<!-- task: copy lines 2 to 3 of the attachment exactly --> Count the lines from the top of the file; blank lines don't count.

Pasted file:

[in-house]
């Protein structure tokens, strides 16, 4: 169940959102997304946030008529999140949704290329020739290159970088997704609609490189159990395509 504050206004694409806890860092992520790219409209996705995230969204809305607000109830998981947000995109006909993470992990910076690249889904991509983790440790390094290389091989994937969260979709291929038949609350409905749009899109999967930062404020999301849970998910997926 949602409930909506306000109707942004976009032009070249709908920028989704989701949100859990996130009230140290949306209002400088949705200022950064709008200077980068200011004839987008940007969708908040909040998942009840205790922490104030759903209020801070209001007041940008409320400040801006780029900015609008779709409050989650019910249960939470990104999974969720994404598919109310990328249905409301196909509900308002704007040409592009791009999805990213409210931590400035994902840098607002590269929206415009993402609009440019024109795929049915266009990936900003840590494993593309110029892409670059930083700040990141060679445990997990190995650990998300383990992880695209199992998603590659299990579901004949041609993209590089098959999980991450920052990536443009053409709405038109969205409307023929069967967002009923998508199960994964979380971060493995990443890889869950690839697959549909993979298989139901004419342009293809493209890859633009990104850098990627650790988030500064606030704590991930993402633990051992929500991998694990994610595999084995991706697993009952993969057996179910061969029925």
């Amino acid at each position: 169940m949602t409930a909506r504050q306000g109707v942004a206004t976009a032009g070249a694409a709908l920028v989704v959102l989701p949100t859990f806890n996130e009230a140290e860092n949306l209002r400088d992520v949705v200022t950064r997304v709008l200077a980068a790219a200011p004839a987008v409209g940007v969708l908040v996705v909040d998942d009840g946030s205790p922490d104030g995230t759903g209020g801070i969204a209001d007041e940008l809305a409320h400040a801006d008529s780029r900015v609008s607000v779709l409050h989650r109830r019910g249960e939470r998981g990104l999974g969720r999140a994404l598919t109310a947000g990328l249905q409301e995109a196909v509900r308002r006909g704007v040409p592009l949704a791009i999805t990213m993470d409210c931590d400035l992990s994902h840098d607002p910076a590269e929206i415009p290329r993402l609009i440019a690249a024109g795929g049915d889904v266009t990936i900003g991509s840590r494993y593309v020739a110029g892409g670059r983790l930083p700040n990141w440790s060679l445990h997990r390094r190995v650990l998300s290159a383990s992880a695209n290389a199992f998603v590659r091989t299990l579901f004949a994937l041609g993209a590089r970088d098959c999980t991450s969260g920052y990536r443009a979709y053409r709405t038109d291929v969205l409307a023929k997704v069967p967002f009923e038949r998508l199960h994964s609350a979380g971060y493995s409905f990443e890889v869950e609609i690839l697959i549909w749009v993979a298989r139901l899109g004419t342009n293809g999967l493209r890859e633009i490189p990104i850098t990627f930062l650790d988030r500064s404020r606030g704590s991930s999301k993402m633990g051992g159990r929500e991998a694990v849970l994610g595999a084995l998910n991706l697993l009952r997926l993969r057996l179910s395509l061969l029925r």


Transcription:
């Protein structure tokens, strides 16, 4: 169940959102997304946030008529999140949704290329020739290159970088997704609609490189159990395509 504050206004694409806890860092992520790219409209996705995230969204809305607000109830998981947000995109006909993470992990910076690249889904991509983790440790390094290389091989994937969260979709291929038949609350409905749009899109999967930062404020999301849970998910997926 949602409930909506306000109707942004976009032009070249709908920028989704989701949100859990996130009230140290949306209002400088949705200022950064709008200077980068200011004839987008940007969708908040909040998942009840205790922490104030759903209020801070209001007041940008409320400040801006780029900015609008779709409050989650019910249960939470990104999974969720994404598919109310990328249905409301196909509900308002704007040409592009791009999805990213409210931590400035994902840098607002590269929206415009993402609009440019024109795929049915266009990936900003840590494993593309110029892409670059930083700040990141060679445990997990190995650990998300383990992880695209199992998603590659299990579901004949041609993209590089098959999980991450920052990536443009053409709405038109969205409307023929069967967002009923998508199960994964979380971060493995990443890889869950690839697959549909993979298989139901004419342009293809493209890859633009990104850098990627650790988030500064606030704590991930993402633990051992929500991998694990994610595999084995991706697993009952993969057996179910061969029925």
């Amino acid at each position: 169940m949602t409930a909506r504050q306000g109707v942004a206004t976009a032009g070249a694409a709908l920028v989704v959102l989701p949100t859990f806890n996130e009230a140290e860092n949306l209002r400088d992520v949705v200022t950064r997304v709008l200077a980068a790219a200011p004839a987008v409209g940007v969708l908040v996705v909040d998942d009840g946030s205790p922490d104030g995230t759903g209020g801070i969204a209001d007041e940008l809305a409320h400040a801006d008529s780029r900015v609008s607000v779709l409050h989650r109830r019910g249960e939470r998981g990104l999974g969720r999140a994404l598919t109310a947000g990328l249905q409301e995109a196909v509900r308002r006909g704007v040409p592009l949704a791009i999805t990213m993470d409210c931590d400035l992990s994902h840098d607002p910076a590269e929206i415009p290329r993402l609009i440019a690249a024109g795929g049915d889904v266009t990936i900003g991509s840590r494993y593309v020739a110029g892409g670059r983790l930083p700040n990141w440790s060679l445990h997990r390094r190995v650990l998300s290159a383990s992880a695209n290389a199992f998603v590659r091989t299990l579901f004949a994937l041609g993209a590089r970088d098959c999980t991450s969260g920052y990536r443009a979709y053409r709405t038109d291929v969205l409307a023929k997704v069967p967002f009923e038949r998508l199960h994964s609350a979380g971060y493995s409905f990443e890889v869950e609609i690839l697959i549909w749009v993979a298989r139901l899109g004419t342009n293809g999967l493209r890859e633009i490189p990104i850098t990627f930062l650790d988030r500064s404020r606030g704590s991930s999301k993402m633990g051992g159990r929500e991998a694990v849970l994610g595999a084995l998910n991706l697993l009952r997926l993969r057996l179910s395509l061969l029925r």